A Kölsch

The Rationale

In my brewing, I’ve been working to develop a system that can handle lagers. I am a great fan of a good bitter pilsner and I’m still trying to work out the house recipe and technique. I’m getting close but not ready to brag about it. The thing about lagers is that they are essentially _naked_beers. There is not a lot of other flavors to cover up any problems. As such, it is an exacting exercise to make them right, in large part due to the use of lager yeasts. One way to get a nice light beer using ale yeasts is to look towards the Kölsch, a beer that is only brewed (officially) in Cologne Germany. This is a very nice and light beer that goes well with the hot temperatures commonly found in the Dog Days of Virginia summers. So here is a great example I like to brew and as the latest version just came out, I’m collecting reviews from my own critics in the neighborhood. So far, it has been well received. Here is my latest iteration of it.

The Recipe

For my system, I have general two igloo cooler and brew kettle setup and target 5 gallon batches. For the mash, I use: * 9# German Pilsner Malt * 0.5# Vienna Malt for some body * 0.5# German wheat malt for head retention

I mashed this in looking at a temperature of 149°F and hold it for 75 minutes. I used the longer mash to ensure the pilsner malt was fully converted. I then batch sparged in two parts (1.5 & 4.2 gal each) at 170°F until the brew kettle had 7.6gal. I used a bit too much in the second sparge, need to cut that down a bit. The first runnings was 1.062 and the last was 1.014. After the sparging, the gravity was 1.040, which is exactly what I was going for.

Given the amount of pilsner malt, I boiled for 90 minutes to remove as much DMS as possible. At 60 minutes, I added 50.5g of Hallertauer Hersbrucker (4.0%) to the hop spider. At the end of the boil, the gravity was 1.053 (a bit over the 1.049 predicted by BeerSmith). I cooled with an immersion chiller as much as possible. As it was brewed on 3 July in Virginia, my hose water temperature was not that low.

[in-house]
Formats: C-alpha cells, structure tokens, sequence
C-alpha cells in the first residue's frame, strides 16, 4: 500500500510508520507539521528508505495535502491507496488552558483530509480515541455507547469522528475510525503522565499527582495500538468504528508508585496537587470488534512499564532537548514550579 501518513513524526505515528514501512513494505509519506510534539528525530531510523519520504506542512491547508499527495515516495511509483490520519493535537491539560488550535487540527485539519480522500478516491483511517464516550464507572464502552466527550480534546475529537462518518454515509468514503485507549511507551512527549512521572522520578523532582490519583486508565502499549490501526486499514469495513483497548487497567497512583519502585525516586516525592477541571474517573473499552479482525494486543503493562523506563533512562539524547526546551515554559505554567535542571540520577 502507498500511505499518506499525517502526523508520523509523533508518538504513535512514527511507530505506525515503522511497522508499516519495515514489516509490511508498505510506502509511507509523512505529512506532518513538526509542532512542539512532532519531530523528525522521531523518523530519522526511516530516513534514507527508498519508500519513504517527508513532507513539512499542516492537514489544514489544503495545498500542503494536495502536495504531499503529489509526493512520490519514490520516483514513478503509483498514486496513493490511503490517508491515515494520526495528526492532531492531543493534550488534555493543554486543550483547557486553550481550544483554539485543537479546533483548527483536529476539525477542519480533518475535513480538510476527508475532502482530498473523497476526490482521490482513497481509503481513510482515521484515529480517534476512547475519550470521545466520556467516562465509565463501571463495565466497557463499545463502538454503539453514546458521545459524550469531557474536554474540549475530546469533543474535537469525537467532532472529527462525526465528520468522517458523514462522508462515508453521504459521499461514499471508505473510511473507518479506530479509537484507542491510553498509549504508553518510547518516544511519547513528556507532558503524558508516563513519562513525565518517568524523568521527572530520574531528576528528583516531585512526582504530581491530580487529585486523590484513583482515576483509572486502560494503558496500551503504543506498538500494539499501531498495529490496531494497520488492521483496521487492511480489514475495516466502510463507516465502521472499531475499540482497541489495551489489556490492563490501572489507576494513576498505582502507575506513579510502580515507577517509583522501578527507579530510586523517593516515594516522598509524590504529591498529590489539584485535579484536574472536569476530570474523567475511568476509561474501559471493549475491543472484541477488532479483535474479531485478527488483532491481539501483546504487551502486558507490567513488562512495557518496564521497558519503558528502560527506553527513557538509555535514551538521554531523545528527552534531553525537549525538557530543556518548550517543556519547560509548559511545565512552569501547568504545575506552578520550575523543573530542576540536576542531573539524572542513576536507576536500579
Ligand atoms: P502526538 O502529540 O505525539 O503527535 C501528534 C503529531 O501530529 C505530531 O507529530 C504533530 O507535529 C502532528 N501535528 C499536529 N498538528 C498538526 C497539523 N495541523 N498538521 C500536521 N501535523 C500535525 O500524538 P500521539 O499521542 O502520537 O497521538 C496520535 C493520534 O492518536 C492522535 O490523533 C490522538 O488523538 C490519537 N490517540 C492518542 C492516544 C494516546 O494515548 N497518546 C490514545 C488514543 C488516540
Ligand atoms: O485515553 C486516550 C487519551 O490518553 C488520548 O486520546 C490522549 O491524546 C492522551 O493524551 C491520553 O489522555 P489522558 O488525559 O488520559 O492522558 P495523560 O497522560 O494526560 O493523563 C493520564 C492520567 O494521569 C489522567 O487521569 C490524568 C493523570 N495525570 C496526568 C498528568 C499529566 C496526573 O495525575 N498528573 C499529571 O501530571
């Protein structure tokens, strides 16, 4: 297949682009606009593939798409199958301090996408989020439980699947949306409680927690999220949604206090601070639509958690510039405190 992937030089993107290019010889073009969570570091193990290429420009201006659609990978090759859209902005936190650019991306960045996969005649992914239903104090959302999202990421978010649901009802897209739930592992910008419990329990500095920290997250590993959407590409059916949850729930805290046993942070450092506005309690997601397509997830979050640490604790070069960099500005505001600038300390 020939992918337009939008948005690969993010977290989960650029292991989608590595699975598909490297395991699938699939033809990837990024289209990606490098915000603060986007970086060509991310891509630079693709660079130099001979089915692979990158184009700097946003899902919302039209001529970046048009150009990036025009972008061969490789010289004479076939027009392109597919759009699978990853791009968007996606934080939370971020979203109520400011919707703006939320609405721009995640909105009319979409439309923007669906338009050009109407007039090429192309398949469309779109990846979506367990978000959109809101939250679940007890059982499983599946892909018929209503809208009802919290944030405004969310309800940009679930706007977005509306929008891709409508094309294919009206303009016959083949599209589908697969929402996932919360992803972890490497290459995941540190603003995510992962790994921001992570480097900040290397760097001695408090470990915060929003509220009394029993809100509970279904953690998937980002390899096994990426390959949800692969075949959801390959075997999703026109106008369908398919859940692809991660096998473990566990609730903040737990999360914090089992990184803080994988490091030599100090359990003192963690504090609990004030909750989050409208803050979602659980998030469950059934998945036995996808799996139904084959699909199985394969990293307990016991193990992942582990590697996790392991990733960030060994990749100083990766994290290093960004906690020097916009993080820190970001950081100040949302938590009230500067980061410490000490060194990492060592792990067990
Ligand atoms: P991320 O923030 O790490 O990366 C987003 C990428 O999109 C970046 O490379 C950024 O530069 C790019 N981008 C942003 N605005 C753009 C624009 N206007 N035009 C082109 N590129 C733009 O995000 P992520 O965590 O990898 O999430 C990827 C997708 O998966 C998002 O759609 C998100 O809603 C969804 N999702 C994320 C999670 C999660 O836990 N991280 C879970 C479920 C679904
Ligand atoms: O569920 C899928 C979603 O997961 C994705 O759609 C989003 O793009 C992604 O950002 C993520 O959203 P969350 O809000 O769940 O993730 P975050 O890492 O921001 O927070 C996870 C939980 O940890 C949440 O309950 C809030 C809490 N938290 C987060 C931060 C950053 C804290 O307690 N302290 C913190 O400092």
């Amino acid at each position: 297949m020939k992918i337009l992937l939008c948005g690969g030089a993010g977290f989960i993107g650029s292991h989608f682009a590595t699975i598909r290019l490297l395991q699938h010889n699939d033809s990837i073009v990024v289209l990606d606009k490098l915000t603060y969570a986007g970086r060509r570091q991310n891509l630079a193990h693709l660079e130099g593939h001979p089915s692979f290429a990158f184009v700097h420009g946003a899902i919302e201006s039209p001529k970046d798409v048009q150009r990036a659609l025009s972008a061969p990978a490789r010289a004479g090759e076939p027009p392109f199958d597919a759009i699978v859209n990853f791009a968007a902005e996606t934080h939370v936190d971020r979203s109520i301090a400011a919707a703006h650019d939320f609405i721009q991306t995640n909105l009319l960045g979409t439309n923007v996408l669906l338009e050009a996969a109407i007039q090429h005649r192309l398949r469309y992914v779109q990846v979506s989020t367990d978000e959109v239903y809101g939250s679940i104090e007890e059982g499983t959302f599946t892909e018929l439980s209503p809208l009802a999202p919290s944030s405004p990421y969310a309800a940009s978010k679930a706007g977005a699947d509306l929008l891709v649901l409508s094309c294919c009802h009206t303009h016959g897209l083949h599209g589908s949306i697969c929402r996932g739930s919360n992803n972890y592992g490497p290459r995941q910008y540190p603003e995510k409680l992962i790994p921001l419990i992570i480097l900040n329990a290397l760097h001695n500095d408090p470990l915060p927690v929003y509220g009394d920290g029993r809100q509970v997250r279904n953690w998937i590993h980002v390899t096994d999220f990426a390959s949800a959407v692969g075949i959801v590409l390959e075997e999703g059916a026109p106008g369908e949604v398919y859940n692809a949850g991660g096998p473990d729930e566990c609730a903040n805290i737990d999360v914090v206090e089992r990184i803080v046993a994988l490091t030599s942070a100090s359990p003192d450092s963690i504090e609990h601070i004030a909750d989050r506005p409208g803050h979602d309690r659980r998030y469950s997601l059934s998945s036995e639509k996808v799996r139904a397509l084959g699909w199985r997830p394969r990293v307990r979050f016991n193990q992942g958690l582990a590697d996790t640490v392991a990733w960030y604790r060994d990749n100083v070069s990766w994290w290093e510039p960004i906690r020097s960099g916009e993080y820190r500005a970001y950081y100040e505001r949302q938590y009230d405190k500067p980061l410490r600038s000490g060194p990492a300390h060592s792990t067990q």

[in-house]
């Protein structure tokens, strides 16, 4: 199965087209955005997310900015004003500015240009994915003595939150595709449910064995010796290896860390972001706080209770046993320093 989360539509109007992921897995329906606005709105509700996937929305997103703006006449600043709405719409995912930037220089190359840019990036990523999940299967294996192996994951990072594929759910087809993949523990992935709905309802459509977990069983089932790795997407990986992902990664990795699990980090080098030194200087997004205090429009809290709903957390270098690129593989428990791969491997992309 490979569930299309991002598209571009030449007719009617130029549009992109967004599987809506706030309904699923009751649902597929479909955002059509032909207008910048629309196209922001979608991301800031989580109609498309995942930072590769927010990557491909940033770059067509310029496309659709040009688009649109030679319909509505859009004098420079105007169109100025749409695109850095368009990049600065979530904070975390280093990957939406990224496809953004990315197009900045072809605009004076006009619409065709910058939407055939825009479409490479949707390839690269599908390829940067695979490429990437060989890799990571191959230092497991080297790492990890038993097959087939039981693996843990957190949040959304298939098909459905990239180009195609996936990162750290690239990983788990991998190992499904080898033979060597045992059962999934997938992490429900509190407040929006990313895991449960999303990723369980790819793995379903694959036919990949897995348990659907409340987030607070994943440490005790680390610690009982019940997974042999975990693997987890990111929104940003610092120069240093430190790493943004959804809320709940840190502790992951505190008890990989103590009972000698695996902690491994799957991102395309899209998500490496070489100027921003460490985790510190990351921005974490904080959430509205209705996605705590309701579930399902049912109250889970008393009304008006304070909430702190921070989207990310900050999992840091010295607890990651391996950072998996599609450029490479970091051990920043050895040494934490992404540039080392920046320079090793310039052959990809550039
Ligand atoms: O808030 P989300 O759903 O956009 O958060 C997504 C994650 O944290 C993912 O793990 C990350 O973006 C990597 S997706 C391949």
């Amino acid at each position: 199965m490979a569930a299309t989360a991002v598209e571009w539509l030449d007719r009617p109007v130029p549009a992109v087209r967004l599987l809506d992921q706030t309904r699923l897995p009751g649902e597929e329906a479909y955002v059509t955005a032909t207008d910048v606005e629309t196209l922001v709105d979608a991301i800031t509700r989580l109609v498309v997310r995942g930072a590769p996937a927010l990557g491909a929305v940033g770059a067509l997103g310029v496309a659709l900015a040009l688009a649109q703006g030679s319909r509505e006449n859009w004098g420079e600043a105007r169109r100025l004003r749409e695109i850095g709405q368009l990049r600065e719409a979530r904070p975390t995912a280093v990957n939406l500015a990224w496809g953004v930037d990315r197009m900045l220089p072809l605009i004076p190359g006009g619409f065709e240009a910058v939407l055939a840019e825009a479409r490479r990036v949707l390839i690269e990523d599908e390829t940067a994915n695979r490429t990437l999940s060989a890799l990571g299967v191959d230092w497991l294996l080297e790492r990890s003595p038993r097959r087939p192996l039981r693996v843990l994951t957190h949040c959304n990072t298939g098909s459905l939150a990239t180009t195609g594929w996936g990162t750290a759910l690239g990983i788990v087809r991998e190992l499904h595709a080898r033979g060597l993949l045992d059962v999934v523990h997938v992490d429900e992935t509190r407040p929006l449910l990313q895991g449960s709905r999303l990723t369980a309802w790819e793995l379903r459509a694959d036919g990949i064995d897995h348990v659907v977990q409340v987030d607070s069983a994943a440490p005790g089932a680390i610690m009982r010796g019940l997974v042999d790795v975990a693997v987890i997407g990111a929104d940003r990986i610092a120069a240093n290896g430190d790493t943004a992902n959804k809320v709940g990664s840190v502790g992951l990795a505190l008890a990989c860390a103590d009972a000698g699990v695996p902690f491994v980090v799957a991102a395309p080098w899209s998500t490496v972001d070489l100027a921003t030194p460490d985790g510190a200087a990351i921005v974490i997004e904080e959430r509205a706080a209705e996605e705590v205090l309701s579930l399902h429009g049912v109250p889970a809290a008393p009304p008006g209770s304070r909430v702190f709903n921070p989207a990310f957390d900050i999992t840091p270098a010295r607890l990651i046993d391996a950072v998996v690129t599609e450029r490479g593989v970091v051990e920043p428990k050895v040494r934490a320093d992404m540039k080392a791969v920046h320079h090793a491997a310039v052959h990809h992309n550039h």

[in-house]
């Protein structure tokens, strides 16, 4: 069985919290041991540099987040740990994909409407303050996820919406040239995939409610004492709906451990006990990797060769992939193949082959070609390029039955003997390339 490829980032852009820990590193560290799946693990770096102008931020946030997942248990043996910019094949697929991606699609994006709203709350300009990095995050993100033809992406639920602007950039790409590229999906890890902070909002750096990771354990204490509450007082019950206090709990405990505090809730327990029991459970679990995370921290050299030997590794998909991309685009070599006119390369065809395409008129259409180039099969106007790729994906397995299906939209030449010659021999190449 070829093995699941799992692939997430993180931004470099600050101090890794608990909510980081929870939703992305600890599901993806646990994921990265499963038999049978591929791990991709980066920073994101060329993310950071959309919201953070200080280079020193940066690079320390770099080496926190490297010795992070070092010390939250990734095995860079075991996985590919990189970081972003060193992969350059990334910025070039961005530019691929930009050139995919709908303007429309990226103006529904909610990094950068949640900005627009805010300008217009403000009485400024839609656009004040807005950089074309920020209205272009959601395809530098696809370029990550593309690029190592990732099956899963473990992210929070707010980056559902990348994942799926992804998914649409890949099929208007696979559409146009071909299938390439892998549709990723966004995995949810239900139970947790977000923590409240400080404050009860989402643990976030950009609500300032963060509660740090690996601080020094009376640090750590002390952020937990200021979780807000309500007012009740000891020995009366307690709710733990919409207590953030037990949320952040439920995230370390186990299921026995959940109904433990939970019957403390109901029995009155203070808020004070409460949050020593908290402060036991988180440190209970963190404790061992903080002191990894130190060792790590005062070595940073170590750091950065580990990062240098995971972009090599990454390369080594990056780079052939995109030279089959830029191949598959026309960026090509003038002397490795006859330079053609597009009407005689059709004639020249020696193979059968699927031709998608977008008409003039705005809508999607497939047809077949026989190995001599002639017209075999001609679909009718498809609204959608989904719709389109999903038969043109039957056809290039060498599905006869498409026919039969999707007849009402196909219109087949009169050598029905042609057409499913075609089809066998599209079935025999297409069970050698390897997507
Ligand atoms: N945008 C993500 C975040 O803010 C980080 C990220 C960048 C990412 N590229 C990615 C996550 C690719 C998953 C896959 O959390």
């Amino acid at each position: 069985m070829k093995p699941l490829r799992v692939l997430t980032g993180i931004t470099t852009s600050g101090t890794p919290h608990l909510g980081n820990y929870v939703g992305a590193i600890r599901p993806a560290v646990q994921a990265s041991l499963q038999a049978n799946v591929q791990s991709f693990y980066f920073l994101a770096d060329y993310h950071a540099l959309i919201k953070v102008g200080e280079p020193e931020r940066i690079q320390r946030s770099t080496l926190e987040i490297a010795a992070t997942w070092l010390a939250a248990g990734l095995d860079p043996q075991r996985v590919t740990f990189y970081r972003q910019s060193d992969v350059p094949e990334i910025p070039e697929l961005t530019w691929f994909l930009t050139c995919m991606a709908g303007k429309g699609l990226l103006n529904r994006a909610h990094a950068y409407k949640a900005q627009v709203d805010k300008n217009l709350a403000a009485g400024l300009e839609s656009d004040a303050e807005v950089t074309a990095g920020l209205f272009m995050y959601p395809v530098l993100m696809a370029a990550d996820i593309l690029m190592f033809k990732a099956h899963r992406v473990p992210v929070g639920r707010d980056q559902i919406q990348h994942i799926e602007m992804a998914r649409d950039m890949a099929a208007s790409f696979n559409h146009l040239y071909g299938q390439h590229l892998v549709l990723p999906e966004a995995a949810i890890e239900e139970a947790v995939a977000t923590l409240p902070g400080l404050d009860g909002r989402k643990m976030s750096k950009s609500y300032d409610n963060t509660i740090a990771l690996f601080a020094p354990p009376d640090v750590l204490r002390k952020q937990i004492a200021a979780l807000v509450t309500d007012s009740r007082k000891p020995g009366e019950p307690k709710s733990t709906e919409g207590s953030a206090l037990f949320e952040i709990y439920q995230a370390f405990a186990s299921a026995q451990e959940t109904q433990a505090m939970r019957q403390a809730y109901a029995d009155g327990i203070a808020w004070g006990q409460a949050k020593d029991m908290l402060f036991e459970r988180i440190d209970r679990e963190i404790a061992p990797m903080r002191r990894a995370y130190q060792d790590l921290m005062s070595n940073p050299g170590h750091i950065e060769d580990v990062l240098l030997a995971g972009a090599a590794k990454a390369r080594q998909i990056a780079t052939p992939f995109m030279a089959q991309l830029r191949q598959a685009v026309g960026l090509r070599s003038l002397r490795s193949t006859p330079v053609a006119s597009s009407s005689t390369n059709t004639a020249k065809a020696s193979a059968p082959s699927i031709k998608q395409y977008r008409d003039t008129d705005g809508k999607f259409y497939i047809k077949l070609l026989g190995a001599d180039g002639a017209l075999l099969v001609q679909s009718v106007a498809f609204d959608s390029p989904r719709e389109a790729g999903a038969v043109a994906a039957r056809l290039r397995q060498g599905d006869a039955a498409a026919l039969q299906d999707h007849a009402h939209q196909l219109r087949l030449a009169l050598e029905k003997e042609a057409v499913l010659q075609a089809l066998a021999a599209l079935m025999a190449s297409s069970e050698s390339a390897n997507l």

I use a corny keg as a fermenter. I like this because it fits into my fermentation fridge. I have a tall college fridge on a temperature controller. I have a keg lid that has a hole drilled into it and a flask to take the blow off. Listening to Jamil on the Brewing Network, a fermentation temperature of 62 (if I remembered that correctly) was an optimal temperature for WLP029, White Labs German Ale/Kölsch yeast to do a good job. Typically what I have to do is throw it into the corny, oxygenate with a stone, and then throw it into my fermentation chiller overnight. In the morning, I pitch a starter (1.5L built up for a few days prior) and let it go. I let this ferment to 80% finished (I was expecting a FG of 1.009) and then I pull it out (@ 1.017) and let it finish at room temperature (65-70°F in the house). Once fermentation was finished (4 days in this case) as determined by a stable gravity for three days, I threw it in the lagering fridge (34°F) to settle down.

I pulled the corny on 26 August and threw it into the kegerator. I was expecting that I would try some geletin or filtering to clean it up, but it looks awesome as is. I put it on 15PSI CO2 and it is bubbling up nicely. It is crystal clear and very tasty. A nice light brew (lawnmower beer for the last mows of summer anyone?). No DMS, no off flavors, a sweetness that is characteristic of pilsner malt and a smooth finish. This is a very nice beverage and all I have to do is find some of those Kölsch glasses to serve it in a proper fashion. A great lighter beer addition to the rotation.

Father, Husband, Brewer, Professor

Middle aged guy trying to keep it all together and figure out how to best navigate the world as it is. Technology geek, practitioner of fermentation sciences, researcher, biologist.